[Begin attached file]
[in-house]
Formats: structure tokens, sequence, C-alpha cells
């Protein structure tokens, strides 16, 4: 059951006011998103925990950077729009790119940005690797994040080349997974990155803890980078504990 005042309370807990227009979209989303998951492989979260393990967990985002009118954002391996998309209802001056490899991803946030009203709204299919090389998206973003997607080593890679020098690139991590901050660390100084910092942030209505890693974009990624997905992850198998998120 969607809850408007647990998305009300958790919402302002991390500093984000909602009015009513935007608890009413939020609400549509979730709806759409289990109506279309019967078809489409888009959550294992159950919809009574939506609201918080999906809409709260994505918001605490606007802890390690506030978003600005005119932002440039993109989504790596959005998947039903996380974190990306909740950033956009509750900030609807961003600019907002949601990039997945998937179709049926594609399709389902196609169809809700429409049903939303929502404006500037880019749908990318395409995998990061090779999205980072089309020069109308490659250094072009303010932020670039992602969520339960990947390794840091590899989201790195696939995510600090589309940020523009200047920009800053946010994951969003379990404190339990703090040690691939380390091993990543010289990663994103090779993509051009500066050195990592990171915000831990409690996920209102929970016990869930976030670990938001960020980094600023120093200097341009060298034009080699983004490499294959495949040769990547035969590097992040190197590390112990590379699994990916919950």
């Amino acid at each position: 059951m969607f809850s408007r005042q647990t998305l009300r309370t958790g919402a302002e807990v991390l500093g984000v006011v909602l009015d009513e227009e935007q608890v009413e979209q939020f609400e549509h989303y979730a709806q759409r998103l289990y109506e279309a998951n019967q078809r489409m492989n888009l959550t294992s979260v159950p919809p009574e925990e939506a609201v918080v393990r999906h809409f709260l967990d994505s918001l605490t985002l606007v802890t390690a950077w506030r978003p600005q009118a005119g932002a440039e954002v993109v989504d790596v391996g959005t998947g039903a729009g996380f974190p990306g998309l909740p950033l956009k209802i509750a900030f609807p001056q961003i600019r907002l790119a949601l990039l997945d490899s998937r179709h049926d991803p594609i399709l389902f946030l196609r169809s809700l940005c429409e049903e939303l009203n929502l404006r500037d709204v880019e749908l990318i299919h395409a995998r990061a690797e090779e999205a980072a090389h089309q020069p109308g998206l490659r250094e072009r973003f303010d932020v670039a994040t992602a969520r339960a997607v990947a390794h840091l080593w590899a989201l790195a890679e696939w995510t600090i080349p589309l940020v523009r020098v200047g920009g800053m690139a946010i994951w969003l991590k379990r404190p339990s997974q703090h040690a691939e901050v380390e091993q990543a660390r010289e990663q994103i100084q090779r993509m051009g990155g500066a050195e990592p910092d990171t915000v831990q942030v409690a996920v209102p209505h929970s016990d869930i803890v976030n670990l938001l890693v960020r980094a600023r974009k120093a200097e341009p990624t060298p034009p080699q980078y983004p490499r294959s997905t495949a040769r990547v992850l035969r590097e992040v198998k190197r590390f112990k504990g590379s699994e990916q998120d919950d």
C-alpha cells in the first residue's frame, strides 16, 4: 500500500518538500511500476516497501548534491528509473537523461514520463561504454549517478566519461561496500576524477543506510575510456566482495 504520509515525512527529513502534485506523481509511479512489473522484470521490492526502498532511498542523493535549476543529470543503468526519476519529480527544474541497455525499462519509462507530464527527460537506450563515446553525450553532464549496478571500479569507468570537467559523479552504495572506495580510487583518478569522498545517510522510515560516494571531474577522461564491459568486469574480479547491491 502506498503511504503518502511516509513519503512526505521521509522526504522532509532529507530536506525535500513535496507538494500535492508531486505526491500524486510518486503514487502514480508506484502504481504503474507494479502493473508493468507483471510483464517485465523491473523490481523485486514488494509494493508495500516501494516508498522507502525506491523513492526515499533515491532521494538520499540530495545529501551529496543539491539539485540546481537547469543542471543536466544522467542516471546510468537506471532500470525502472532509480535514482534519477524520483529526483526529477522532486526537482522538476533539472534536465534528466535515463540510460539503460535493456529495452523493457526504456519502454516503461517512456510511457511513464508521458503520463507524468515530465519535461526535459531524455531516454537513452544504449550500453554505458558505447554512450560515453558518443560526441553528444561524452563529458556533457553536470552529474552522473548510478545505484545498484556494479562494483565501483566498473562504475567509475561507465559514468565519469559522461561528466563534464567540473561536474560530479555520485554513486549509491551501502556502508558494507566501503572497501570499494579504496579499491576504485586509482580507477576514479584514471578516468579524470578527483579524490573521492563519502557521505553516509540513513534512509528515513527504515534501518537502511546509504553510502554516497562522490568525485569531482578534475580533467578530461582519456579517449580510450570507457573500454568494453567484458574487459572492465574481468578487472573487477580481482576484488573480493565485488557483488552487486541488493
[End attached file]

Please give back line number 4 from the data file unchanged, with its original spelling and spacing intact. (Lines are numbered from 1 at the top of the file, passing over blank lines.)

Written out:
């Amino acid at each position: 059951m969607f809850s408007r005042q647990t998305l009300r309370t958790g919402a302002e807990v991390l500093g984000v006011v909602l009015d009513e227009e935007q608890v009413e979209q939020f609400e549509h989303y979730a709806q759409r998103l289990y109506e279309a998951n019967q078809r489409m492989n888009l959550t294992s979260v159950p919809p009574e925990e939506a609201v918080v393990r999906h809409f709260l967990d994505s918001l605490t985002l606007v802890t390690a950077w506030r978003p600005q009118a005119g932002a440039e954002v993109v989504d790596v391996g959005t998947g039903a729009g996380f974190p990306g998309l909740p950033l956009k209802i509750a900030f609807p001056q961003i600019r907002l790119a949601l990039l997945d490899s998937r179709h049926d991803p594609i399709l389902f946030l196609r169809s809700l940005c429409e049903e939303l009203n929502l404006r500037d709204v880019e749908l990318i299919h395409a995998r990061a690797e090779e999205a980072a090389h089309q020069p109308g998206l490659r250094e072009r973003f303010d932020v670039a994040t992602a969520r339960a997607v990947a390794h840091l080593w590899a989201l790195a890679e696939w995510t600090i080349p589309l940020v523009r020098v200047g920009g800053m690139a946010i994951w969003l991590k379990r404190p339990s997974q703090h040690a691939e901050v380390e091993q990543a660390r010289e990663q994103i100084q090779r993509m051009g990155g500066a050195e990592p910092d990171t915000v831990q942030v409690a996920v209102p209505h929970s016990d869930i803890v976030n670990l938001l890693v960020r980094a600023r974009k120093a200097e341009p990624t060298p034009p080699q980078y983004p490499r294959s997905t495949a040769r990547v992850l035969r590097e992040v198998k190197r590390f112990k504990g590379s699994e990916q998120d919950d």